Whilst setting up My Runway Group Marfo decided the key thing he wanted to focus on was a continuation of the work he had started at university highlighting underrepresented people, typically from the creative communities and their work. With this in mind the first events My Runway Group put on were live shows and pop-ups to showcase talent as well as masterclasses on things such as ‘employability in the creative industry’ and ‘how to look at your creative career as a business’. These events would go on to have significant success and attract the attention of several renowned institutions such as the British Film Institute and the British Phonographic Industry group. As Marfo solidified many of these partnerships he began to realize that connecting grassroots talent with large organizations was a skill he had. The group began consulting for many of these large organizations putting on events and helping them with their branding and outreach adding another arm to his business.
Black In Carnaby
One company Marfo was able to develop a relationship with was real estate company The Shaftesbury Group after working with them on many events. During the Black Lives Matter movement in 2020, he had conversations with the company about organizing an event. Wanting to do something bigger than just another pop up the idea of ‘Black In Carnaby’ came up where they would launch a store in London’s famous Carnaby Street that would sell goods from black-owned businesses. Once terms were agreed they did a callout asking if businesses would be interested and in October 2020 whilst shops in the U.K. were partially open they were able to stock 112 different brands rising to 165 in December with over 98% of brands selling products in their stores before having to shut their doors as the U.K. entered its third lockdown in January 2021.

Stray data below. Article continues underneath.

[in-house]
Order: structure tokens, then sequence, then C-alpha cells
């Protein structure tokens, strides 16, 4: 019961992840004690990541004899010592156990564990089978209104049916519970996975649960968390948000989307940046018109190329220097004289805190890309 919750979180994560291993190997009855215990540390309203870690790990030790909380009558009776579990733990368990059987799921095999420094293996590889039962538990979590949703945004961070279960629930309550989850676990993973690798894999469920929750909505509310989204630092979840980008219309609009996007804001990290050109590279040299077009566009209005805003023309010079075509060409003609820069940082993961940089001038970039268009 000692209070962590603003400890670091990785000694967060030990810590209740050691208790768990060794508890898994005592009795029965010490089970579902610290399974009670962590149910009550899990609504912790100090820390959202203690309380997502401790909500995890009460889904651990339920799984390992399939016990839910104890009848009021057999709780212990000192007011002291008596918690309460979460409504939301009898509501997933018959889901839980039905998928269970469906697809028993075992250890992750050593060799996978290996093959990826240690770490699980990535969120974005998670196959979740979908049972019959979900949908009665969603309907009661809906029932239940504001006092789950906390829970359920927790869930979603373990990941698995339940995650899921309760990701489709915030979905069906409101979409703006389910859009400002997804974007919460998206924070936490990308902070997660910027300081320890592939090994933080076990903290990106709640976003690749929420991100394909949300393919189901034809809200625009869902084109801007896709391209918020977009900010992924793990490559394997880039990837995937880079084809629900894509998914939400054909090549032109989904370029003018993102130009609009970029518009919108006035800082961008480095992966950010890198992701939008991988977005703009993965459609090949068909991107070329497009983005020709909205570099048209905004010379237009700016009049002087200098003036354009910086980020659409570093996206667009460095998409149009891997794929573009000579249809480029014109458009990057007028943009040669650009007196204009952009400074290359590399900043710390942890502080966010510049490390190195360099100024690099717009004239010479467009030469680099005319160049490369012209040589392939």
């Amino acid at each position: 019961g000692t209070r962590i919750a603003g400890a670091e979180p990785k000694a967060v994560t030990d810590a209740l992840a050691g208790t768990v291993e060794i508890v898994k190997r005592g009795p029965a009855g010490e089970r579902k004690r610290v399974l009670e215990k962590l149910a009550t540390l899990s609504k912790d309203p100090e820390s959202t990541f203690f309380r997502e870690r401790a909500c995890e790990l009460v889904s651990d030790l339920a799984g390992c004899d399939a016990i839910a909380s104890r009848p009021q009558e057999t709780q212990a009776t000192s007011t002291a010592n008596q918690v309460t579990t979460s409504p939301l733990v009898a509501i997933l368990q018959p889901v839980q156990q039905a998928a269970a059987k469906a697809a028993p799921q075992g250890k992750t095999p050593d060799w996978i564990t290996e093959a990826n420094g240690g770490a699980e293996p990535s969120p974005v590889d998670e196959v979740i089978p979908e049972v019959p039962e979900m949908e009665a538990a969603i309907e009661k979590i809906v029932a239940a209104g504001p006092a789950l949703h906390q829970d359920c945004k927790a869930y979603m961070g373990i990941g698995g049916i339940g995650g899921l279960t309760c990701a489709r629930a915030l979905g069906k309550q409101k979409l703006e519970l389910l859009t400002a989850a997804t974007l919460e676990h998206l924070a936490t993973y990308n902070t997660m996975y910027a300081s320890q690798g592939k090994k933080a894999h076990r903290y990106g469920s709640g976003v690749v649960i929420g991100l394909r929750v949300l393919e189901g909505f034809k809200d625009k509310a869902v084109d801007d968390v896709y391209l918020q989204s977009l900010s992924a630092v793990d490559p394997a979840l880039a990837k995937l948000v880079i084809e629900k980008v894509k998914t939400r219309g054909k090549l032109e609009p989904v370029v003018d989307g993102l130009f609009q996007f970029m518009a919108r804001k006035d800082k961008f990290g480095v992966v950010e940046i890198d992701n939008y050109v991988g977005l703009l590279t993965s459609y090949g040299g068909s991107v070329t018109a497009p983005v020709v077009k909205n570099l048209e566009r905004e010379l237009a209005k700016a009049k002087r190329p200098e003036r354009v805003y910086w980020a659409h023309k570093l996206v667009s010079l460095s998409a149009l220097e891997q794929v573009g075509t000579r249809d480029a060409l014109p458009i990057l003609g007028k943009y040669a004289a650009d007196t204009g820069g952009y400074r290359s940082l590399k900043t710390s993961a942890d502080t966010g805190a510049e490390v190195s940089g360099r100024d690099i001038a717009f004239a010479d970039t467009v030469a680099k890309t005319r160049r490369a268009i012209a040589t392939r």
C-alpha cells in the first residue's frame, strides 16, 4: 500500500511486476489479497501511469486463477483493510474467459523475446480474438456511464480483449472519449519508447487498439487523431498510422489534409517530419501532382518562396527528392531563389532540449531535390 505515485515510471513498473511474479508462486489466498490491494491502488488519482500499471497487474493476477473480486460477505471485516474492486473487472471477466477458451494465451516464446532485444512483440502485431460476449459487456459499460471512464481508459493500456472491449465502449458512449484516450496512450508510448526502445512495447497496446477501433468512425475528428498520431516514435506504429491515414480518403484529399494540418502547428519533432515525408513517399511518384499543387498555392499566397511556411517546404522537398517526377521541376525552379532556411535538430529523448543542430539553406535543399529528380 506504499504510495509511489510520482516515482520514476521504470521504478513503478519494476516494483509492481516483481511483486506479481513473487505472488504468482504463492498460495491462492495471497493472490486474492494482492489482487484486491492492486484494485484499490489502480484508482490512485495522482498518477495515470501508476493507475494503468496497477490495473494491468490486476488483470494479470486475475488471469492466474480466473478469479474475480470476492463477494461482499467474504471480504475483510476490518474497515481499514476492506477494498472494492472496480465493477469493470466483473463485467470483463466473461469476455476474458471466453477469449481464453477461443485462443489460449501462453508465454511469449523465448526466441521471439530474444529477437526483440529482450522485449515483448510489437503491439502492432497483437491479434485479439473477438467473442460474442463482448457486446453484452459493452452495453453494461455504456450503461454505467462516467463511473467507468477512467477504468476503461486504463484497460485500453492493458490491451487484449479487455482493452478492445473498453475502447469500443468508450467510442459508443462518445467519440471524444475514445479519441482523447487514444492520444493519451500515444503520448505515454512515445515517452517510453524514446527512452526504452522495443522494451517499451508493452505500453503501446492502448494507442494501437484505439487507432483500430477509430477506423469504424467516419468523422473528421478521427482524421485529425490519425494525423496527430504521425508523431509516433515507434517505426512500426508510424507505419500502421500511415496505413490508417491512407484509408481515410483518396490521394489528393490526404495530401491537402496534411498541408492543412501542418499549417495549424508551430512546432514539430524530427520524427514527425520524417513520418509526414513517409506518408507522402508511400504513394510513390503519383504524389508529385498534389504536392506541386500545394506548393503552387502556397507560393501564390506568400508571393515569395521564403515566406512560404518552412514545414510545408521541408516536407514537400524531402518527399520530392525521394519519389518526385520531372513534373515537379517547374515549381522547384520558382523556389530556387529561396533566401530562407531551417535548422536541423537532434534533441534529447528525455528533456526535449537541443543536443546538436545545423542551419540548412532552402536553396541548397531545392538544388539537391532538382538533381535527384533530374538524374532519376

With lockdowns coming to an end in the U.K. ‘Black In Carnaby’ has recently relaunched. The business model, as it stands, is that brands can apply to take part by contacting My Runway Group to secure a slot. The large majority of revenue goes back to the company whilst the store is run by My Runway Group. Companies are also able to take over up to an entire floor in the store to showcase brands and do exhibitions. My Runway Group also assists the stores that decide to showcase with marketing and have some exciting announcements in the coming months for their partners. The ‘Black In Carnaby’ store is a chapter in Marfo’s journey that has been many years in the making since being a teenage immigrant working many jobs to make ends meet but he has “much bigger plans in coming years for more events and experiences to showcase people who aren’t always seen”
You can find further information on the ‘Black In Carnaby’ store here and if you’d like to visit the store is located at 56B Carnaby Street, London, W1F 9QF
This article is part of a series featuring underrepresented people making a difference. To submit ideas for features or keep up to date with new releases you can find me on Twitter – @TommyPF91